At the top end, I have the 3/4" PVC threaded cap where I tapped in a hole with 1/8" - 27 NPT thread so I could screw in the hose barb adaptor (Item 3) which would allow me to slip on a piece of 3/16" I.D. tubing carrying the bleach from the dose pump. If you look closely in the photo, you can see there's a piece of black tubing connecting the 3/16" hose barb adaptor to the 3/16" check valve. I'll talk more about that in Part 3.

I should stop here and say that there is something else to consider when designing and building your injector manifold. The Sonoff switch I'm using has four switches that can be used and I'm only using three. One is used for controlling the dose pump and two are used for controlling the two jet pumps. The other isn't being used but could be used to control another dose pump, say for Muriatic acid/pH control if you wanted. I thought about that briefly but decided I won't need that because I use the TFP method for conditioning my water at startup (i.e. bring TA down to 60 before adding the Borate and sanitizer), the pH in my tub is so stable, I rarely ever need to do a pH adjustment. For that reason, I think it's highly unlikely that I'll ever want to add an acid injector in the future.

But let's just say that I did want to someday add a second dose pump into this setup. I don't know what for but let's say I did. The 3/4" PVC threaded cap (Item 6) that I've tapped the 1/8" - 27 x 3/16" hose barb adaptor (Item 3) into is too small to allow for a second hose barb adaptor to be tapped into it. So if you think you may want to have a second dose pump in this system, try to find a 1" x 1" x 1" version of Item 5 to use instead or come up with a different way to allow you to have room for two injection points in the same manifold.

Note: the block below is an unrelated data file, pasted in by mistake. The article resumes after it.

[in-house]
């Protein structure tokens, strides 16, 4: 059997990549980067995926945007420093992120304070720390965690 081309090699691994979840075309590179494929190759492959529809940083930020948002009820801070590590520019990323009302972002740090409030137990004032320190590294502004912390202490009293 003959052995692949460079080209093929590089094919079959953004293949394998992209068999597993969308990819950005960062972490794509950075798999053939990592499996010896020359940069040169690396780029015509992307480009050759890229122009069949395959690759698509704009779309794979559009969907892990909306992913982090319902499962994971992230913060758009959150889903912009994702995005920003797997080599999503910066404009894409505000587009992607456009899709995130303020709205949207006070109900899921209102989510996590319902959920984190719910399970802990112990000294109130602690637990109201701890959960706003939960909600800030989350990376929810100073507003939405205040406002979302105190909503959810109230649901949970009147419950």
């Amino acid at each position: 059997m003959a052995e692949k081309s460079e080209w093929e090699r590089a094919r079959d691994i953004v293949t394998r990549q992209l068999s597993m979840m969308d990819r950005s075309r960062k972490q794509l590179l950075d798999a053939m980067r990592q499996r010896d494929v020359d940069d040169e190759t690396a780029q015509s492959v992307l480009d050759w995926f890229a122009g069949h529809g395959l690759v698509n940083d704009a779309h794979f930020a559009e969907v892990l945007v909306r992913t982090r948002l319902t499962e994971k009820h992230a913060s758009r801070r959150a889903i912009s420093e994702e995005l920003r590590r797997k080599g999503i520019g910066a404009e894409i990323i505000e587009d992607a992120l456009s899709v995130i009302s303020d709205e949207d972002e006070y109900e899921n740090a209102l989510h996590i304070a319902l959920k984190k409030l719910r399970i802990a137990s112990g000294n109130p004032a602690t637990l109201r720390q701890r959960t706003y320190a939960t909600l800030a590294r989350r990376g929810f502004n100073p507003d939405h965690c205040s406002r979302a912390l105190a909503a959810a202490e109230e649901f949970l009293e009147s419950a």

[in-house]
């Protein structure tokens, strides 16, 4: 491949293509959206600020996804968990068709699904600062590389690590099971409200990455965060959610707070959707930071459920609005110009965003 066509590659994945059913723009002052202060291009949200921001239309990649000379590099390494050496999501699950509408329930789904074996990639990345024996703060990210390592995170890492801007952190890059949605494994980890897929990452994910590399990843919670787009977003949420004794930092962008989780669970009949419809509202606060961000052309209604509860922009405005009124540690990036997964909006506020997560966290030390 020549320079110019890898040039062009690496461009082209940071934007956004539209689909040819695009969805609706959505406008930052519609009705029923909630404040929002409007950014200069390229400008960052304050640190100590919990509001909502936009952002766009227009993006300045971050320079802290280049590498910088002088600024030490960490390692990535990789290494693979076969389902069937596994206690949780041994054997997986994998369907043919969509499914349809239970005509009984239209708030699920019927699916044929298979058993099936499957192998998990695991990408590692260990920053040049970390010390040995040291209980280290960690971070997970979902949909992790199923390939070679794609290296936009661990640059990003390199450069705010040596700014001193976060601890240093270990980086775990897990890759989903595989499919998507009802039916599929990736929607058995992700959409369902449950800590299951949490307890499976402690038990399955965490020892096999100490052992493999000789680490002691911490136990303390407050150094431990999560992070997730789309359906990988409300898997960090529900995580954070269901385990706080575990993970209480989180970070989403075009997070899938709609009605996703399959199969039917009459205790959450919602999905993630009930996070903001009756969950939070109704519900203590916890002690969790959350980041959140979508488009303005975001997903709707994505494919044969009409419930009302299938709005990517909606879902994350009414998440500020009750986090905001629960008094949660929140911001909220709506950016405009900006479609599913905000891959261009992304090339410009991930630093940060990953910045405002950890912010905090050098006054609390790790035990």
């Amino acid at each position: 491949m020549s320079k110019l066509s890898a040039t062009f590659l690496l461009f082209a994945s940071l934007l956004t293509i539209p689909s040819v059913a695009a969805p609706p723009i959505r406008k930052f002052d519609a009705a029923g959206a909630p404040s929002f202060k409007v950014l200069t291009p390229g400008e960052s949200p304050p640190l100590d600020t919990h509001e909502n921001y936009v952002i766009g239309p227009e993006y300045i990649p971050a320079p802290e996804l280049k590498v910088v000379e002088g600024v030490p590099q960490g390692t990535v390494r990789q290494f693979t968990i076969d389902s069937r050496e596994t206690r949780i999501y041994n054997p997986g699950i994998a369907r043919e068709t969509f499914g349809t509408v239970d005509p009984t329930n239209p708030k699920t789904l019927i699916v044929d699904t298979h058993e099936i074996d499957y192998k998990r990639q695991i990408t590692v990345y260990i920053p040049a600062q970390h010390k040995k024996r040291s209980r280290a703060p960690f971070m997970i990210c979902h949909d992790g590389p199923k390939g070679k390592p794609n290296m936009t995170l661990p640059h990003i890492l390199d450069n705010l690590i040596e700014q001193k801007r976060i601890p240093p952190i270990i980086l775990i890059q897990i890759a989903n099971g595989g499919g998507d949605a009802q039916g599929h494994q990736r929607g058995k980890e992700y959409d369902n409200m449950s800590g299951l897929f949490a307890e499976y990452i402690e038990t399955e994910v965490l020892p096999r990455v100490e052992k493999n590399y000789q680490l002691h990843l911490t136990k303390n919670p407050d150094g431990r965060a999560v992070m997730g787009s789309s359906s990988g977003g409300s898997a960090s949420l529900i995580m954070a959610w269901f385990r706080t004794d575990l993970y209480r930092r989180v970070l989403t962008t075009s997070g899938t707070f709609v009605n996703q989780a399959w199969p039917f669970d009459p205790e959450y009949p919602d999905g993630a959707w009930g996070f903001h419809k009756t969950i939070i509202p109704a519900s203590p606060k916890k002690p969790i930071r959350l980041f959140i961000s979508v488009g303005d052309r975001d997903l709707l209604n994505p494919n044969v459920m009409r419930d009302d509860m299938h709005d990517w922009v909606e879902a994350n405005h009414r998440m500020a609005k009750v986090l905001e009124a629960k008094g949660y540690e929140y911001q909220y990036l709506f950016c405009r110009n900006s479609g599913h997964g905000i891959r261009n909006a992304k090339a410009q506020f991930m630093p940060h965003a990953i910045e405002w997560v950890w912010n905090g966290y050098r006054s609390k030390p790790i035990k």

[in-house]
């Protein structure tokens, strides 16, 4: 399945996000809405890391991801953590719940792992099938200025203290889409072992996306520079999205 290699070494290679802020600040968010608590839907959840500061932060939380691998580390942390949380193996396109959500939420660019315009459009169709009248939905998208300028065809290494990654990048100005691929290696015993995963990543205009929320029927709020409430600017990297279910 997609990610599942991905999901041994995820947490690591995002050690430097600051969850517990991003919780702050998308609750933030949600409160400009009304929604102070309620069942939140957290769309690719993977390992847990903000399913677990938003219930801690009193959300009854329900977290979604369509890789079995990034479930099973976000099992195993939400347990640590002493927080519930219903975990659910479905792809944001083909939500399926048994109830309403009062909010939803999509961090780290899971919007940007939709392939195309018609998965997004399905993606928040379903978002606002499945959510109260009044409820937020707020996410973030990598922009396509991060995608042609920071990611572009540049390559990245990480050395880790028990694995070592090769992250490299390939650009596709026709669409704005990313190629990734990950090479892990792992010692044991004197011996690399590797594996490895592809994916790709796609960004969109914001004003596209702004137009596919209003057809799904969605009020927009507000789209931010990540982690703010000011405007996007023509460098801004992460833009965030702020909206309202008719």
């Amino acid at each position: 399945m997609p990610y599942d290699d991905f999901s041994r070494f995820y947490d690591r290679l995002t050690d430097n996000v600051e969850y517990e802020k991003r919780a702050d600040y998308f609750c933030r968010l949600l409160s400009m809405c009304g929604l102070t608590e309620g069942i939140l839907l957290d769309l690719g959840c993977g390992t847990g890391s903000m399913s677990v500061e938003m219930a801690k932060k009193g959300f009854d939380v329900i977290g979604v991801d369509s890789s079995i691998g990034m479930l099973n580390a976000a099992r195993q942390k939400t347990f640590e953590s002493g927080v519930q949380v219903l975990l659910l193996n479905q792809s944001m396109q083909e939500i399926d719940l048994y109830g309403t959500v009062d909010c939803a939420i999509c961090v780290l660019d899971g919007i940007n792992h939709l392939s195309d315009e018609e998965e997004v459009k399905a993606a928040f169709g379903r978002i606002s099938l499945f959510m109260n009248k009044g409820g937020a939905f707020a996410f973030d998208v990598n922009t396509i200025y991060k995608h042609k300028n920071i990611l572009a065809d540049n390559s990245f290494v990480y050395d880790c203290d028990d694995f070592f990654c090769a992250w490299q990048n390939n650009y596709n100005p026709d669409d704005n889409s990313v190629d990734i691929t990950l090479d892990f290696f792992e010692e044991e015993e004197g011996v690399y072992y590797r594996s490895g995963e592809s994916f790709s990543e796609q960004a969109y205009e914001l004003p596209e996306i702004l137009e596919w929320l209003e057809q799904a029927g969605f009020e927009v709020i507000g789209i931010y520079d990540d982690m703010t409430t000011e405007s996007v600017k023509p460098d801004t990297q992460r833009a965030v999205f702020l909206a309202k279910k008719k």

Drilling and Tapping the Hole for the 1/8" - 27 x 3/16" Hose Barb Adaptor

The threads on the hose barb adaptor (Item 3) are 1/8" - 27 NPT. To tap those threads, you'll need a tap like the one referenced in the Tools Purchased part of Part 1. This page will tell you the proper drill bit to use for tapping a 1/8" - 27 NPT straight thread is 11/32" so drill an 11/32"* hole into the PVC cap and use the tap to carefully tap in some threads so Item 3 can be screwed into item 6. Use Teflon tape on the threads of Item 3 to get a better seal. Be careful not to overtighten the hose barb adaptor; it's only made of HDPE and can be damaged and made leaky if you overtigthen it. (I know because I did this on the first one.) After carefully tightening the second hose barb adaptor into the 3/4" PVC cap I ran a bead of glue from a low temp glue gun around the base of the hose barb adaptor as an extra measure to prevent leakage through the threads (a low temp glue-gun emits glue at a lower temp than the melting temp of HDPE which is what the hose barb adaptor is made out of.). You can just see the glue bead in the photo if you look really closely.

* Note: I have this nagging feeling that I drilled a 21/64" hole into the cap not an 11/32". I suggest buying a couple caps and trying a 21/64" hole and tapping that. If it doesn't work you can try reaming it out with an 11/32" bit and tapping that or drilling an 11/32" hole in the second cap and tapping that.